Kenya's President Opens Parliament Amid Opposition Boycott
By Jill Craig September 12, 2017
There is more drama on the Kenyan election front, as incumbent President Uhuru Kenyatta opened parliament to an audience of ruling party members only.
"I would like to make it abundantly clear that the government will not tolerate anyone intent on disrupting our hard-won peace and stability. Under no circumstances must Kenyans ever allow our free, competitive process to become a threat to the peace and security of our nation," Kenyatta said.
Opposition lawmakers boycotted the proceedings, questioning Kenyatta's mandate following a Supreme Court ruling that nullified the results of the August 8 presidential election.
The court said that election, won by Kenyatta, was tainted due to "irregularities and illegalities" in the transmission of vote counts.
After the ruling, Kenyatta referred to the court justices as "crooks." But the president struck a different tone Tuesday, as he called for the three arms of government to respect the will of the people.
"It must be understood that marked ballots represent more than technology, more than the computer systems, or even where the papers were printed. The mark is the choice. The mark is the choice of sovereign people; their choice is secret and must never again be frustrated or ignored," said Kenyatta.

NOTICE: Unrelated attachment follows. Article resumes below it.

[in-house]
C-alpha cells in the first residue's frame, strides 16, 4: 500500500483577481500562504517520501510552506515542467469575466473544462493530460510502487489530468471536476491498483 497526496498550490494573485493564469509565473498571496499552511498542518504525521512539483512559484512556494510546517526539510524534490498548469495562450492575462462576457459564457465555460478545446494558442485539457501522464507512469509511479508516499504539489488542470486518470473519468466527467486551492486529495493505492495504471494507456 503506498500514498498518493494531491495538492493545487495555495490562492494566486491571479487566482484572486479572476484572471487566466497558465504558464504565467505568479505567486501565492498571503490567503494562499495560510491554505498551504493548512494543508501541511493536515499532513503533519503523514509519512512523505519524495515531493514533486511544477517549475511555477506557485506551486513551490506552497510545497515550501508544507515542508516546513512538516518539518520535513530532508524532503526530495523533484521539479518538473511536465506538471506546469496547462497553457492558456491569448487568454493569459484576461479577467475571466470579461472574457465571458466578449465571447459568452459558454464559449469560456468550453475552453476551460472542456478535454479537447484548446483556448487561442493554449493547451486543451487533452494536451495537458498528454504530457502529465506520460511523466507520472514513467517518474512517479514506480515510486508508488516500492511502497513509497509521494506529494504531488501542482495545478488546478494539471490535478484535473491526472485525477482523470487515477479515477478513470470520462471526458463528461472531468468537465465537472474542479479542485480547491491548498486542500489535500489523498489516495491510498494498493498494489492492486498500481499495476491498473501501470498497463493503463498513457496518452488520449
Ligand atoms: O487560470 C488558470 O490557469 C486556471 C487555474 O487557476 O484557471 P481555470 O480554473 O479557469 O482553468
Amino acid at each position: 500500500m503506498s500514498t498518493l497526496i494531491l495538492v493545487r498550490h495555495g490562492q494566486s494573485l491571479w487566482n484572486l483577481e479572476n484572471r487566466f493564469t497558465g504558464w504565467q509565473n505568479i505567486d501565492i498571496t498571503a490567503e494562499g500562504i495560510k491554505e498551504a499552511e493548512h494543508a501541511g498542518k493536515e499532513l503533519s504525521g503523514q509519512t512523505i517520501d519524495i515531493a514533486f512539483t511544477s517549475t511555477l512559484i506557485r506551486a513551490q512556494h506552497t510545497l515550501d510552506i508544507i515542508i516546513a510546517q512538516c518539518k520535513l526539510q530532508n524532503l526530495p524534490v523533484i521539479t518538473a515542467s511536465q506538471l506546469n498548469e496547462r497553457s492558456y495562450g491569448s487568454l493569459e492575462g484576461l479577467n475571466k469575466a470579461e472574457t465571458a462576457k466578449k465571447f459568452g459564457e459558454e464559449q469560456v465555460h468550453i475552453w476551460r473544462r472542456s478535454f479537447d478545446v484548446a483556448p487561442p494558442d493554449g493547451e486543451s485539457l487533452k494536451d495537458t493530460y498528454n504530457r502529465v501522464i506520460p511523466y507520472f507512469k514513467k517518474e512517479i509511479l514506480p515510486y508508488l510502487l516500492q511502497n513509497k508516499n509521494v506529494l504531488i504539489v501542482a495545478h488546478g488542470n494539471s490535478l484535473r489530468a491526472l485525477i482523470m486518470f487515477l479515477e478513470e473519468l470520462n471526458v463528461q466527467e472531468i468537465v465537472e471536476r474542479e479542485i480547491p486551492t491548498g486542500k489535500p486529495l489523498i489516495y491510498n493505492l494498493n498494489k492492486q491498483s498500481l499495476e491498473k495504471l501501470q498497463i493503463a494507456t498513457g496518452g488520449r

A few kilometers away from parliament, in the Nairobi slum of Kibera, opposition leader Raila Odinga maintained his position that the Independent Electoral and Boundaries Commission must be fixed.
"We are saying that we are not ready to go for an election, with the IEBC as currently constituted. We have given conditions under which we will participate in these elections. And we are saying that unless those conditions are fulfilled, there will be no elections on the 17th of October next month," Odinga said.
On Monday, a member of parliament and a former senator were arrested on hate speech allegations. MP Moses Kuria allegedly encouraged a "manhunt" of opposition supporters, while Senator Johnson Muthama is accused of giving a defamatory speech aimed at Kenyatta.
The ruling Jubilee party and the opposition NASA coalition met separately Tuesday with the electoral commission. The opposition said it was given a document without sufficient time for review, while the ruling party said it was happy to move into the next elections with the current configuration of the IEBC.
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